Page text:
D6 – Community Dorf

July 28, 2017

Community Dorf

Day 6 - May 26

A Surprising Encounter in Bonn: A Testimonial from Dominique Bikaba, Community Dorf participant


A surprising encounter in Bonn during the Community Dorf's trip at the Eifel National Park

It was an exciting day, a sunny Sunday, when we took our buses from the town of Bonn for a trip to the Eifel National Park. When I landed in Germany, I was already impressed by all the tress and many patches of forest I saw everywhere.. I was eager to visit the national park and be out of the city for a day. On our way to the park, we saw large plantations of crops and many windmills that also attracted my curiosity. However, I had to wait until we arrived at the national park to ask all my questions.

The Director of the Eifel National Park welcomed us when we arrived, describing the different trails that tour the different areas and departments of the park. It was all very impressive.

During the visit we learned about the park's history, its fauna and flora, and its status as a Category II protected area by IUCN classification. I then understood why we could see sheep grazing in the park and guides with their dogs on the trails. I wondered about the health and conservation precautions at the Eifel National park. Kahuzi-Biega National Park- where my organization is based in DR Congo- is totally protected as a Category I
by the IUCN.

After the park visit and a wonderful lunch provided by the park management, we had an interesting tour of Vogelsang Castle, a military facility that housed refugees from bombed German cities during World War II. The castle was located in the middle of Eifel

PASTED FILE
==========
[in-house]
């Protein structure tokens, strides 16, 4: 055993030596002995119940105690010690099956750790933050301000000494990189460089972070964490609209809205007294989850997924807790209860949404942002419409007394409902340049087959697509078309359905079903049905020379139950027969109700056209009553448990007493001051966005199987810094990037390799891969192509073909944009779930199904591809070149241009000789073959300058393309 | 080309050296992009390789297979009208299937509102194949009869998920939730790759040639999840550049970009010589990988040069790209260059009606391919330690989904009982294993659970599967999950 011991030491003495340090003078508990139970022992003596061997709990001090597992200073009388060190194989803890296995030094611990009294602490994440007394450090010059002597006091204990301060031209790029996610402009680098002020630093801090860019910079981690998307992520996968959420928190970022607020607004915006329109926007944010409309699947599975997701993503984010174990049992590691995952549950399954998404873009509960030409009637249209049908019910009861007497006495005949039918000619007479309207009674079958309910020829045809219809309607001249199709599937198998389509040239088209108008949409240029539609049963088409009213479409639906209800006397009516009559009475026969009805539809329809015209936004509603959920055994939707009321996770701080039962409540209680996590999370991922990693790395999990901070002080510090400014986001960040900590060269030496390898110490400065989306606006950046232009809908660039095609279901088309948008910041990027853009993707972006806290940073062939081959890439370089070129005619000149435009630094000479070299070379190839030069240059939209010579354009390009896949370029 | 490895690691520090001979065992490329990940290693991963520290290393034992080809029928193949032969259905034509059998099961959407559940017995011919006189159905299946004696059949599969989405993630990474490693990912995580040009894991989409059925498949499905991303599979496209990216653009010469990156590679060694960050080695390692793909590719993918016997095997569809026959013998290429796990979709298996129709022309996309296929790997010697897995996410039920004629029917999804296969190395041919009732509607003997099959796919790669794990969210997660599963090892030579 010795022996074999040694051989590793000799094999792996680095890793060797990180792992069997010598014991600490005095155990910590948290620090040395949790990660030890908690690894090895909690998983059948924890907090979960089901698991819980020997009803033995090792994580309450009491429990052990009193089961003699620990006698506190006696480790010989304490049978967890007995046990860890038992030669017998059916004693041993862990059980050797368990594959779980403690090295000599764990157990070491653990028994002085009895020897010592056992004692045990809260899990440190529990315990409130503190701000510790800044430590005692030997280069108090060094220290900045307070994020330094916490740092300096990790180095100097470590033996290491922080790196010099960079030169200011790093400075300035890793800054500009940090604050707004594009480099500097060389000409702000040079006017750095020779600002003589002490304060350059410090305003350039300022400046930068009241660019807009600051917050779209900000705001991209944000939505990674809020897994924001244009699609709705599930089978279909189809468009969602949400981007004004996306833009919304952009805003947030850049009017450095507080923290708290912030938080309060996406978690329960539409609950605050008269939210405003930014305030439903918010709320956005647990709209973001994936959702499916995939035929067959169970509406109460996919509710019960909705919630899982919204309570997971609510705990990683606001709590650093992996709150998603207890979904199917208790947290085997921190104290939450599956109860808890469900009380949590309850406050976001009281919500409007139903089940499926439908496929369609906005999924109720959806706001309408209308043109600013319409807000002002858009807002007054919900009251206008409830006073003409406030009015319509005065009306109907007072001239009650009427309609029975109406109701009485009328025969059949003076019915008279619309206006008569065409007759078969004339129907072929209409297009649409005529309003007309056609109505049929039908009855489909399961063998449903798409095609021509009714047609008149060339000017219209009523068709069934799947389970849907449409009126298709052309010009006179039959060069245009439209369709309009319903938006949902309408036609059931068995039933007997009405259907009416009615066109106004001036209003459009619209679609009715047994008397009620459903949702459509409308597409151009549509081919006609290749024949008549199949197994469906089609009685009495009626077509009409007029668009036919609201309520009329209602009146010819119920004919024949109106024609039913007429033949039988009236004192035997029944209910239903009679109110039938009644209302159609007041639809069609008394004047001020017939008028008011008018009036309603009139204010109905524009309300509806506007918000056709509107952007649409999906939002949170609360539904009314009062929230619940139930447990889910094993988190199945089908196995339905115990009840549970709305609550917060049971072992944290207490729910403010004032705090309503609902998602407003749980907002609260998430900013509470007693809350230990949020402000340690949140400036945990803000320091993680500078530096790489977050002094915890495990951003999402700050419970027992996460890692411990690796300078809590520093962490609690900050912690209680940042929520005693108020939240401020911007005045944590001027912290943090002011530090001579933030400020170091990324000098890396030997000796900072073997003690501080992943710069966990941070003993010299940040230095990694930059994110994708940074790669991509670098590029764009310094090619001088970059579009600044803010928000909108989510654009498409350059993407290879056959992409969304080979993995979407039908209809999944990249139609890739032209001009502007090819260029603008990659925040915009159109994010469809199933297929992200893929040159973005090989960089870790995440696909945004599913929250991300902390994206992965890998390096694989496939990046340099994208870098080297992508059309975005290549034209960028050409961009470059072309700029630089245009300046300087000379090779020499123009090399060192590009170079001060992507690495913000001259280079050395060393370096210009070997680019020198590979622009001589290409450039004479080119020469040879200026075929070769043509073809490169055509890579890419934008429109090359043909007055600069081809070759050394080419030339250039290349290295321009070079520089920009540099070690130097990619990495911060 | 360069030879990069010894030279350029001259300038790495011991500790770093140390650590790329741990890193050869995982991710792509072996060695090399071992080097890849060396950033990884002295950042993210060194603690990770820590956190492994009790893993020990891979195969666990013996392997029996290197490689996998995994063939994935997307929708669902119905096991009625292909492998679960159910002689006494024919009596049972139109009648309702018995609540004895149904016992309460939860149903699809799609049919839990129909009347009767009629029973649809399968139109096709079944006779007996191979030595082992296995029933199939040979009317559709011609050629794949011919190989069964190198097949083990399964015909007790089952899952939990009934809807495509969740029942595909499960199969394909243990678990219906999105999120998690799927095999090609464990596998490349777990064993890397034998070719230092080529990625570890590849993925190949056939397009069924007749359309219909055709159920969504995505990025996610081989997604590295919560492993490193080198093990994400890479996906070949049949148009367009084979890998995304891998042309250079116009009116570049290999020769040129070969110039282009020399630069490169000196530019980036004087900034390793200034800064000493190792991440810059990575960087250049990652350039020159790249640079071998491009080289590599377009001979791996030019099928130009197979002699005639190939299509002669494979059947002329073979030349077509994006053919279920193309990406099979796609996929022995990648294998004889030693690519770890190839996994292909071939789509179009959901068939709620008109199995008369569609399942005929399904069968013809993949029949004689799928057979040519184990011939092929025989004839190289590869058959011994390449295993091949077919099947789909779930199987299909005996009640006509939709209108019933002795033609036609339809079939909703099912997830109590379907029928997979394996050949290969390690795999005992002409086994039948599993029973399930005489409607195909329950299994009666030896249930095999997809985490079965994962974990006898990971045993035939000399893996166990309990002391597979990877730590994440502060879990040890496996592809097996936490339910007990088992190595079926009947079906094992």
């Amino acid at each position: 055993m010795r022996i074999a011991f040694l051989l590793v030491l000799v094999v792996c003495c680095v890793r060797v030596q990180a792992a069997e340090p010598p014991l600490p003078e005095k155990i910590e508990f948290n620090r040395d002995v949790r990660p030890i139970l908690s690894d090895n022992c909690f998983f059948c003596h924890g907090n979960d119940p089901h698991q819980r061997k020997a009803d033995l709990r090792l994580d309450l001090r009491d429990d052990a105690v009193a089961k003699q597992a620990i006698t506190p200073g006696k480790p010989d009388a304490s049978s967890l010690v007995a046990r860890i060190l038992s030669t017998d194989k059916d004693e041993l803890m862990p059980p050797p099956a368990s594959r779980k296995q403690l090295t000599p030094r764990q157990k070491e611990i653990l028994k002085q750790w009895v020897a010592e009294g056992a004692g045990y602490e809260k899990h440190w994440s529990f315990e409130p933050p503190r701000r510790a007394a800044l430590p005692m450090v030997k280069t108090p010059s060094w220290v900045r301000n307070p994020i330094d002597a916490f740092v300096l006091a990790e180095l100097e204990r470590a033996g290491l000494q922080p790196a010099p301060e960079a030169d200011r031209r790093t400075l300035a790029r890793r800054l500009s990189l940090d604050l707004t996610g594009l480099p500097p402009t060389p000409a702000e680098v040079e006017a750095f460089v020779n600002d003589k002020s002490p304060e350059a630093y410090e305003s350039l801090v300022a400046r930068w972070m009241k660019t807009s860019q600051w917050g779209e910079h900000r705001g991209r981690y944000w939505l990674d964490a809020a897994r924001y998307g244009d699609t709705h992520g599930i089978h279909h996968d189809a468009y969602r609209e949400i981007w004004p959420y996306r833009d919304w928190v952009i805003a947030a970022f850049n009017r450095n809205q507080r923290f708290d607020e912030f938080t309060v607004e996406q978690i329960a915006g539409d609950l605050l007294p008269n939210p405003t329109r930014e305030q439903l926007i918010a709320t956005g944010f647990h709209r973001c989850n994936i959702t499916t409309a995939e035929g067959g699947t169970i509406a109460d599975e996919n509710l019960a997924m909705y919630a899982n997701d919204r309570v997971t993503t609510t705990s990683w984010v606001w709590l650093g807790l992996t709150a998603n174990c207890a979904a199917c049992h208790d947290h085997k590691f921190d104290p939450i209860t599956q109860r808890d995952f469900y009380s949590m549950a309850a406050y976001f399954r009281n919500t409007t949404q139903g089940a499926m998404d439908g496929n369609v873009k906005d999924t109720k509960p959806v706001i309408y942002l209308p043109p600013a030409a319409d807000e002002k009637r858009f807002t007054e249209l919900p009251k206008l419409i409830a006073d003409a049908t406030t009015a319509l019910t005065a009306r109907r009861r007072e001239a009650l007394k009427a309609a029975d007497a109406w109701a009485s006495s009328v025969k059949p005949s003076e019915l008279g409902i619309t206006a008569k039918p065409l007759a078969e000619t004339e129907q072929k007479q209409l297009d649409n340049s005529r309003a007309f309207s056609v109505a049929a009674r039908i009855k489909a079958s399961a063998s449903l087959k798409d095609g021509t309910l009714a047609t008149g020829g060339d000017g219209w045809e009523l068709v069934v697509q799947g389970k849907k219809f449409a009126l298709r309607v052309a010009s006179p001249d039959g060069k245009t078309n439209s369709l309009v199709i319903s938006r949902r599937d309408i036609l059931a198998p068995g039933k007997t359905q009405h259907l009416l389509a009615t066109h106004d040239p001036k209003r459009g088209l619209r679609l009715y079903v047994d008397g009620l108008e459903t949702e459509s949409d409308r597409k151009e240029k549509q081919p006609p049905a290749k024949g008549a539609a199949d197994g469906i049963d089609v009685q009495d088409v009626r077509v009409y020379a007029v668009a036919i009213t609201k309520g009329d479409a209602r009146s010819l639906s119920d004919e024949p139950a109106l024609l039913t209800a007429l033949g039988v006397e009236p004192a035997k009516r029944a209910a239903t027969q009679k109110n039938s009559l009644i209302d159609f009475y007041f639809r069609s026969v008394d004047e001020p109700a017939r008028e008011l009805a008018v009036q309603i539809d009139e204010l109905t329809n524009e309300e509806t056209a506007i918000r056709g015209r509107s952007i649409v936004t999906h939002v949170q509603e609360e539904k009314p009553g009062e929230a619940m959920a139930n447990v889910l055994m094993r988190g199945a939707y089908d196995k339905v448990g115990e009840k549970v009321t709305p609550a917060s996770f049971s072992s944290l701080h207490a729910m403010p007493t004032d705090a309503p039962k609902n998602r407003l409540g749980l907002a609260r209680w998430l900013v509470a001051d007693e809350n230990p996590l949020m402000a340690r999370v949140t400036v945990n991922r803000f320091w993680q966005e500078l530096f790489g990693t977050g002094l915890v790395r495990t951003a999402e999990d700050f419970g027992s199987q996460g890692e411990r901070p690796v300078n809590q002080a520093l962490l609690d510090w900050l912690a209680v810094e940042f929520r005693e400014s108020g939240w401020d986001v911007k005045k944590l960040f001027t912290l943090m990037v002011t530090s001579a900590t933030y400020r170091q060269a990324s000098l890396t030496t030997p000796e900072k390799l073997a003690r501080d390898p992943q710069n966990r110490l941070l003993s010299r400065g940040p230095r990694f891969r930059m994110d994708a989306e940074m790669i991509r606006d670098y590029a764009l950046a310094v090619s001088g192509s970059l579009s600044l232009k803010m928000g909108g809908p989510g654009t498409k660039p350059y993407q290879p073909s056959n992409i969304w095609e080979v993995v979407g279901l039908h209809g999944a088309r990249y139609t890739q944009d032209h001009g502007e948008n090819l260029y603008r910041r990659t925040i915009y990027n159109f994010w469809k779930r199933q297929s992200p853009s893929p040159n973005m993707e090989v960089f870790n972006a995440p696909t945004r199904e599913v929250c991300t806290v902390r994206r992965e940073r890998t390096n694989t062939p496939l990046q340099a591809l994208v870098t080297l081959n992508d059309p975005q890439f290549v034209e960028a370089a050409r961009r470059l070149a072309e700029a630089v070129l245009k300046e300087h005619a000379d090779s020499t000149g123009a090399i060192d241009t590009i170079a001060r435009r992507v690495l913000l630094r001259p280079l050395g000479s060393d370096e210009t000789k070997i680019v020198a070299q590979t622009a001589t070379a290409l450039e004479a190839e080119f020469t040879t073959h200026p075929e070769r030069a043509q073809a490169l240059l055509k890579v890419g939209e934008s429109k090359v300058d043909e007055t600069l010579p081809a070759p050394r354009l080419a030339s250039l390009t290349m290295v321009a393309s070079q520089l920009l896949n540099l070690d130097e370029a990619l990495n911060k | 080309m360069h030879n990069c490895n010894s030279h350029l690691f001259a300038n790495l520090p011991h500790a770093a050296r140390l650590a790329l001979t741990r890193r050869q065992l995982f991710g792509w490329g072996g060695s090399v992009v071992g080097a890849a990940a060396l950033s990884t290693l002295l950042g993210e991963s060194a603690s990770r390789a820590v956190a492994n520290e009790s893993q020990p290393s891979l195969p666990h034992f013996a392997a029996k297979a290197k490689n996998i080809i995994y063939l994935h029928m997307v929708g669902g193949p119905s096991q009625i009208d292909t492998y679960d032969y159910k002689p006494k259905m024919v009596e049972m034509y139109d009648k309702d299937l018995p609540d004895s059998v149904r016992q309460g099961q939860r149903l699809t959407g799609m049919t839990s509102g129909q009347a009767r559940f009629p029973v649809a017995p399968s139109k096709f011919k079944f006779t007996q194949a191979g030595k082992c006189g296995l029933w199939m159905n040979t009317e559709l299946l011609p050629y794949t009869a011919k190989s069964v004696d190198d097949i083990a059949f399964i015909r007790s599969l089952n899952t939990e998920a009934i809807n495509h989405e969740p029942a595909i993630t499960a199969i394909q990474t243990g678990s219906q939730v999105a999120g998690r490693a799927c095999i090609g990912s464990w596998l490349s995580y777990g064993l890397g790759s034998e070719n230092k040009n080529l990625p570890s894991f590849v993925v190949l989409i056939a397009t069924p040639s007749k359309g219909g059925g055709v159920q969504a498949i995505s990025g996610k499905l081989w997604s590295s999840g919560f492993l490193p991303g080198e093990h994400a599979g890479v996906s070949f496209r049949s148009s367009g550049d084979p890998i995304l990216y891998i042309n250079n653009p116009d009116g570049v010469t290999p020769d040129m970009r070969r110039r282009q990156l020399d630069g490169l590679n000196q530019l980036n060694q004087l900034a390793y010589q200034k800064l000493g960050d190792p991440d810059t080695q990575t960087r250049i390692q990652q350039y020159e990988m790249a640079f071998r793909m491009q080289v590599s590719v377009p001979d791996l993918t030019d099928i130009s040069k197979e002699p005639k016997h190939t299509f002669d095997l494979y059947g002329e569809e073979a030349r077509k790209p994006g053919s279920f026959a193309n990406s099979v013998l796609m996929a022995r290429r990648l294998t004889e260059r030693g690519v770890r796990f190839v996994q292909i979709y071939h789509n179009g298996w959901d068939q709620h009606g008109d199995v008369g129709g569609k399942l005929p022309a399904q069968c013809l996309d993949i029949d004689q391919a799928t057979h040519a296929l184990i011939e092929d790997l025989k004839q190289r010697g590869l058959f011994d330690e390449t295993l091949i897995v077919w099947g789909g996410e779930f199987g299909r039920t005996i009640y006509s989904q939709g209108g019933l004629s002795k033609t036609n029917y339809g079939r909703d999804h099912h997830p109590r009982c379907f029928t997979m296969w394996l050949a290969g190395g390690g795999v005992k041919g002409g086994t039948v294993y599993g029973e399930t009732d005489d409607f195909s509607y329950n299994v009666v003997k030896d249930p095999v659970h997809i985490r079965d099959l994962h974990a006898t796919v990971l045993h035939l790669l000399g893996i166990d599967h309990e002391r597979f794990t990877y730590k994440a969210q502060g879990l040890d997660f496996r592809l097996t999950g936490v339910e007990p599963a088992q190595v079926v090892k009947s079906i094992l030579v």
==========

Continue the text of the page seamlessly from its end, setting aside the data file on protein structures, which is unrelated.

National Park and had opened to the public in 2006. I wanted to learn more about German history and culture so the experience was particularly valuable.

When our tours ended, I noticed a woman at an exhibit stand wearing a t-shirt with a gorilla sign on it. Intrigued, I moved closer to get a better look. I also happened to be wearing a gorilla t-shirt from POLE POLE FOUNDATION on which it is written "Environmental Education Program, Gorilla Conservation, Kahuzi-Biega National Park." When I approached the stand, I was impressed to see a large number of children chatting with the woman in the gorilla t-shirt. I introduced myself to the woman saying: "Hello, I am Dominique from DR Congo". She replied, "Hello, welcome, I am Ravid and I work for Berggorilla & Regenwald Direkthilfe (Direct Assistance for Gorillas and Rainforests)." I knew about the work of this non-governmental organization from DR Congo, since some of my colleagues have published in the organization's Gorilla Journal. I noticed most of the papers and posters on the stand contained photos and information from Kahuzi-Biega National Park.

Ravid had been quizzing the children about gorillas when I walked up, and she showed me the questions she was asking. I started speaking to the children about gorillas and took over administering the quiz. I was surprised how much the children knew about gorillas. These German children were well-informed about gorilla conservation issues thanks to the initiatives of Berggorilla & Regenwald Direkthilfe. I was very happy that day, and I didn't want to leave. So many children kept coming to the stand, asking questions and chatting about gorillas.

As the day ended and I had to return to Bonn, Ravid asked me if I would accept a gift of a computer. I told her that a computer would be very welcome! That evening, Ravid's husband Sasha brought the computer to my hotel in Bonn; it was an Acer brand laptop with very good features. The gift will greatly help me with the gorilla conservation projects in Congo. I have maintained contact with Ravid since our meeting and we plan to duplicate some of the Berggorilla teaching materials to use in our Environmental Education Program at Kahuzi-Biega National Park in Congo.

From my trip to Bonn, I understand that my work and the biodiversity at Kahuzi-Biega National Park are valued by other nations: First, because the Equator Initiative recognized our initiative as a model to help communities and the environment, and second, because I met people very far from my area who were talking about our work and explaining and educating children about it. I feel very proud!

By Dominique Bikaba
POPOF / Kahuzi-Biega National Park
Bukavu, D R Congo



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